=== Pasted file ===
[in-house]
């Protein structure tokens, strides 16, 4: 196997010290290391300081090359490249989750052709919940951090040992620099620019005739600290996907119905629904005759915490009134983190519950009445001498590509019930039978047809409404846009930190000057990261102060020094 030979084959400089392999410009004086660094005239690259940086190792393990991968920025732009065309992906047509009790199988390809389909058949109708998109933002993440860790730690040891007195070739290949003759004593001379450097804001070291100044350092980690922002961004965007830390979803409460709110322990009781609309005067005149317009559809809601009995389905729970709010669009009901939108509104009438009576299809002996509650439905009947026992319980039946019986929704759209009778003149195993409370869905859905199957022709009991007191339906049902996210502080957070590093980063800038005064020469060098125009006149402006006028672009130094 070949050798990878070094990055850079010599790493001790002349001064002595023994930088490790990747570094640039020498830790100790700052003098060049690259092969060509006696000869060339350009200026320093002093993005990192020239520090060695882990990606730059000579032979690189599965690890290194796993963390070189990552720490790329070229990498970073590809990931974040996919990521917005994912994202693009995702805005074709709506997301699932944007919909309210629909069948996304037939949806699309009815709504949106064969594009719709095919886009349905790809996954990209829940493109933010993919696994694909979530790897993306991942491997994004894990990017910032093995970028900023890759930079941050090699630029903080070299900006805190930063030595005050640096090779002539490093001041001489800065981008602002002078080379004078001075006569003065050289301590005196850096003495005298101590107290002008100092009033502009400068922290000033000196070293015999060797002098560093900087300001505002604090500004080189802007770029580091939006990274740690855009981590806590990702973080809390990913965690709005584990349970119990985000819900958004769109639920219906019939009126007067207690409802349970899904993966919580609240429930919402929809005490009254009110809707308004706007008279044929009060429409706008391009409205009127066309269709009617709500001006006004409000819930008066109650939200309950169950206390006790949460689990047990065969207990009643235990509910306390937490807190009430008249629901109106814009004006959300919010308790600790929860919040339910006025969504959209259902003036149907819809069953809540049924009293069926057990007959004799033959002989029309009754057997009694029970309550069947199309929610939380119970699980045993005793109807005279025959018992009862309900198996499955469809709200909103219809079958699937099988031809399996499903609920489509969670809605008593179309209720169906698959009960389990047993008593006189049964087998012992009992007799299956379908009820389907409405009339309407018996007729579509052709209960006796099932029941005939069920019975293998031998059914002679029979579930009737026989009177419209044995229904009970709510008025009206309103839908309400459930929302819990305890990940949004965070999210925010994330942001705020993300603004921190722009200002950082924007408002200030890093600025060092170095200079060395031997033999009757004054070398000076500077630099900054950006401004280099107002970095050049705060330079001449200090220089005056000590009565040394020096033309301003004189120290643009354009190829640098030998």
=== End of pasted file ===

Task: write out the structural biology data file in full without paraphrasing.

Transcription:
[in-house]
């Protein structure tokens, strides 16, 4: 196997010290290391300081090359490249989750052709919940951090040992620099620019005739600290996907119905629904005759915490009134983190519950009445001498590509019930039978047809409404846009930190000057990261102060020094 030979084959400089392999410009004086660094005239690259940086190792393990991968920025732009065309992906047509009790199988390809389909058949109708998109933002993440860790730690040891007195070739290949003759004593001379450097804001070291100044350092980690922002961004965007830390979803409460709110322990009781609309005067005149317009559809809601009995389905729970709010669009009901939108509104009438009576299809002996509650439905009947026992319980039946019986929704759209009778003149195993409370869905859905199957022709009991007191339906049902996210502080957070590093980063800038005064020469060098125009006149402006006028672009130094 070949050798990878070094990055850079010599790493001790002349001064002595023994930088490790990747570094640039020498830790100790700052003098060049690259092969060509006696000869060339350009200026320093002093993005990192020239520090060695882990990606730059000579032979690189599965690890290194796993963390070189990552720490790329070229990498970073590809990931974040996919990521917005994912994202693009995702805005074709709506997301699932944007919909309210629909069948996304037939949806699309009815709504949106064969594009719709095919886009349905790809996954990209829940493109933010993919696994694909979530790897993306991942491997994004894990990017910032093995970028900023890759930079941050090699630029903080070299900006805190930063030595005050640096090779002539490093001041001489800065981008602002002078080379004078001075006569003065050289301590005196850096003495005298101590107290002008100092009033502009400068922290000033000196070293015999060797002098560093900087300001505002604090500004080189802007770029580091939006990274740690855009981590806590990702973080809390990913965690709005584990349970119990985000819900958004769109639920219906019939009126007067207690409802349970899904993966919580609240429930919402929809005490009254009110809707308004706007008279044929009060429409706008391009409205009127066309269709009617709500001006006004409000819930008066109650939200309950169950206390006790949460689990047990065969207990009643235990509910306390937490807190009430008249629901109106814009004006959300919010308790600790929860919040339910006025969504959209259902003036149907819809069953809540049924009293069926057990007959004799033959002989029309009754057997009694029970309550069947199309929610939380119970699980045993005793109807005279025959018992009862309900198996499955469809709200909103219809079958699937099988031809399996499903609920489509969670809605008593179309209720169906698959009960389990047993008593006189049964087998012992009992007799299956379908009820389907409405009339309407018996007729579509052709209960006796099932029941005939069920019975293998031998059914002679029979579930009737026989009177419209044995229904009970709510008025009206309103839908309400459930929302819990305890990940949004965070999210925010994330942001705020993300603004921190722009200002950082924007408002200030890093600025060092170095200079060395031997033999009757004054070398000076500077630099900054950006401004280099107002970095050049705060330079001449200090220089005056000590009565040394020096033309301003004189120290643009354009190829640098030998």